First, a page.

18 December 2015

On This Day: Pennsylvania executes Kehoe, a Molly Maquire


It was On This Day in 1878 that Pennsylvania executed John Kehoe. Kehoe was dubbed the “last of the Molly Maquires.” The Molly Maquires were an Irish society responsible for bringing to light the exploitation of the Irish-American workers.

Kehoe had been arrested and hanged for the murder of mine foreman Frank W.S. Langdon in 1862 in Schuylkill County.



It was, according to History.com, widely believed that Kehoe was actually innocent. Even the governor of Pennsylvania – John F. Hartranft - is said to have thought Kehoe to be innocent but he signed the death warrant anyway in hopes to put an end to the Molly Maquires.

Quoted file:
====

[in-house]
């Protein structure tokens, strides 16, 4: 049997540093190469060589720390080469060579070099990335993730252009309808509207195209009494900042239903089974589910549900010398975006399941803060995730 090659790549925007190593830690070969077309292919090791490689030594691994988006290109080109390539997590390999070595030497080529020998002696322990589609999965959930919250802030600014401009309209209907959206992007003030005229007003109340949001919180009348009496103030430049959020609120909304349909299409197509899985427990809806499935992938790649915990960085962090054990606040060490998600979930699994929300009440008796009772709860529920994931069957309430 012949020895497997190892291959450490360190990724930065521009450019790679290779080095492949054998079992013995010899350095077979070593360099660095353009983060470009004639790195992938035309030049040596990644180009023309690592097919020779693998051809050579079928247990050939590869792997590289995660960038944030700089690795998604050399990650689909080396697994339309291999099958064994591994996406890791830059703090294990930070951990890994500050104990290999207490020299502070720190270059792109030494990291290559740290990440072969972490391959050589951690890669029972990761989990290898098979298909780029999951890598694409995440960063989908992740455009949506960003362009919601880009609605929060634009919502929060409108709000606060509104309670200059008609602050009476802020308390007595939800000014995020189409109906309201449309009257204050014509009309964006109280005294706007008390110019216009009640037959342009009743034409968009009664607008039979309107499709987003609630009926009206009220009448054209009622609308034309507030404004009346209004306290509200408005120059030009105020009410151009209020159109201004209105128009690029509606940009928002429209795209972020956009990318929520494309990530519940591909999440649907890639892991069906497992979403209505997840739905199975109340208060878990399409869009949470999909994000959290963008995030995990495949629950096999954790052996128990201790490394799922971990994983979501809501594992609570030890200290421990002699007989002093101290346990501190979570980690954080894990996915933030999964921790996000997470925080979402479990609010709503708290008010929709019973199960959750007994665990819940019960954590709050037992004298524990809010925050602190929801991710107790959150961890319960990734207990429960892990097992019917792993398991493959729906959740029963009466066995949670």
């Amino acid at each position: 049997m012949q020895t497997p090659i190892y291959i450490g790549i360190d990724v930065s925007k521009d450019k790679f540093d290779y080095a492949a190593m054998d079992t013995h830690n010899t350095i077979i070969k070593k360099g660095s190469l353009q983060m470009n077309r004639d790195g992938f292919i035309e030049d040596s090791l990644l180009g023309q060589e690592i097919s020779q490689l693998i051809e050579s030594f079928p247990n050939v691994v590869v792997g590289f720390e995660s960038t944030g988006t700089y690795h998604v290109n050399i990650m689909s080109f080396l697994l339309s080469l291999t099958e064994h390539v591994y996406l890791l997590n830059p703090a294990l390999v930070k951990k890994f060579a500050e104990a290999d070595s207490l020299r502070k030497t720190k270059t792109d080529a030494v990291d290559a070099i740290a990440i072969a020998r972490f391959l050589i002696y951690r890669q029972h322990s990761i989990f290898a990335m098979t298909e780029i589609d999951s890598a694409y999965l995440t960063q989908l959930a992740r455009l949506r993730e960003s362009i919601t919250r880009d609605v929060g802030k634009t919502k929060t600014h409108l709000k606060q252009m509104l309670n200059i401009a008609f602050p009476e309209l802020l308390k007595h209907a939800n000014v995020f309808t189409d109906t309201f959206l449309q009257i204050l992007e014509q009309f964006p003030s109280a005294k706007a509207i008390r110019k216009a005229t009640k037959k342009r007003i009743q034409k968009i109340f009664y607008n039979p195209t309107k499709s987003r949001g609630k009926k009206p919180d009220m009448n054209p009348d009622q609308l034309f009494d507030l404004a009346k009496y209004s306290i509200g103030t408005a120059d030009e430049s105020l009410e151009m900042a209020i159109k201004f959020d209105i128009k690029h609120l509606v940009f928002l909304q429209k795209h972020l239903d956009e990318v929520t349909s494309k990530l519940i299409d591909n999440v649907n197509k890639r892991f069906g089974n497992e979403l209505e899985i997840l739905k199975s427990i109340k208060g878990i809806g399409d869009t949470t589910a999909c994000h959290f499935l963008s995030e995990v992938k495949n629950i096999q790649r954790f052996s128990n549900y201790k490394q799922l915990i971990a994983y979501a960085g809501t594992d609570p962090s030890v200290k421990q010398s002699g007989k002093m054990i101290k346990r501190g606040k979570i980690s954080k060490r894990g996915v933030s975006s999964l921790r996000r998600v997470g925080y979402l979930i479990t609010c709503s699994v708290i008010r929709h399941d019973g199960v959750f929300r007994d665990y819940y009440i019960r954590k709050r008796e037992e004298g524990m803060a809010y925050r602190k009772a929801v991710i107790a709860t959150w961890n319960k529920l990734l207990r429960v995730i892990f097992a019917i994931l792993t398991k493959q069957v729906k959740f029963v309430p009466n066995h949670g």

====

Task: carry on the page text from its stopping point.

John Kehoe was born on 3 July 1837 in County Wicklow, Ireland. He came to live in Schuylkill County in the 1840s. In September 1866, he married Mary Ann O’Donnell in Mahanoy City. They had four children. He is buried in Saint Jeromes Catholic Cemetery in Tamaqua, Schuylkill County. One hundred years after his execution, he was posthumously pardoned by Governor Shapp.



Sources

Find A Grave Memorial # 5086108. FindAGrave.com.



Harrisburg Telegraph (Harrisburg, PA) 18 November 1878. Newspapers.com.



“The death of Molly-ism.” This Day in History, 1878. History.com.



The Times (Philadelphia, PA) 12 December 1878. Newspapers.com.






On This Day is a prompt to further explore historical events.

                

© Jeanne Ruczhak-Eckman, 2015
Locations listed are located in Pennsylvania (USA), unless otherwise noted in post.